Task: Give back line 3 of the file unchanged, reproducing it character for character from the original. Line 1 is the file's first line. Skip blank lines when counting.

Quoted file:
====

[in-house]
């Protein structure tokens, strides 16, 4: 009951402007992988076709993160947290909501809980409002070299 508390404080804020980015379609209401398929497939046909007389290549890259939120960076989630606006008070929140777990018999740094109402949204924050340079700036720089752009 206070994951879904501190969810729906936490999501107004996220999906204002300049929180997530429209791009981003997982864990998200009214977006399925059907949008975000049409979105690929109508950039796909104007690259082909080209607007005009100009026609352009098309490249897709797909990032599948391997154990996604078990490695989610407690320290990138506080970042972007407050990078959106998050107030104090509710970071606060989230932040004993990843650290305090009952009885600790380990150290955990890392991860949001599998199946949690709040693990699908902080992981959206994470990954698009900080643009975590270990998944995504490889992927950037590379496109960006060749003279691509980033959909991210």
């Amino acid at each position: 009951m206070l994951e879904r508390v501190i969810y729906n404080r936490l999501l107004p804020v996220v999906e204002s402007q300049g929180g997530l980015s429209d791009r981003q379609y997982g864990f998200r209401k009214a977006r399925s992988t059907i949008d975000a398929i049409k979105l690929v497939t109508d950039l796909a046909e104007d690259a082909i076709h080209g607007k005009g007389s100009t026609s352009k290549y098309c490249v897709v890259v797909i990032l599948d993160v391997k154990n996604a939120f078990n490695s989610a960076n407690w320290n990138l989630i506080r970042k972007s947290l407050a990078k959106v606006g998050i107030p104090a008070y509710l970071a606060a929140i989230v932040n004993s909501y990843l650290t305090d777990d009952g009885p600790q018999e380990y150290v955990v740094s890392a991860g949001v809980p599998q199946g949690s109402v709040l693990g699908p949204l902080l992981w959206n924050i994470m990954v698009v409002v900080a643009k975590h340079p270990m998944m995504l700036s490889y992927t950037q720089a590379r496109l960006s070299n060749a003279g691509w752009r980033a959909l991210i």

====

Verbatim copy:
């Amino acid at each position: 009951m206070l994951e879904r508390v501190i969810y729906n404080r936490l999501l107004p804020v996220v999906e204002s402007q300049g929180g997530l980015s429209d791009r981003q379609y997982g864990f998200r209401k009214a977006r399925s992988t059907i949008d975000a398929i049409k979105l690929v497939t109508d950039l796909a046909e104007d690259a082909i076709h080209g607007k005009g007389s100009t026609s352009k290549y098309c490249v897709v890259v797909i990032l599948d993160v391997k154990n996604a939120f078990n490695s989610a960076n407690w320290n990138l989630i506080r970042k972007s947290l407050a990078k959106v606006g998050i107030p104090a008070y509710l970071a606060a929140i989230v932040n004993s909501y990843l650290t305090d777990d009952g009885p600790q018999e380990y150290v955990v740094s890392a991860g949001v809980p599998q199946g949690s109402v709040l693990g699908p949204l902080l992981w959206n924050i994470m990954v698009v409002v900080a643009k975590h340079p270990m998944m995504l700036s490889y992927t950037q720089a590379r496109l960006s070299n060749a003279g691509w752009r980033a959909l991210i």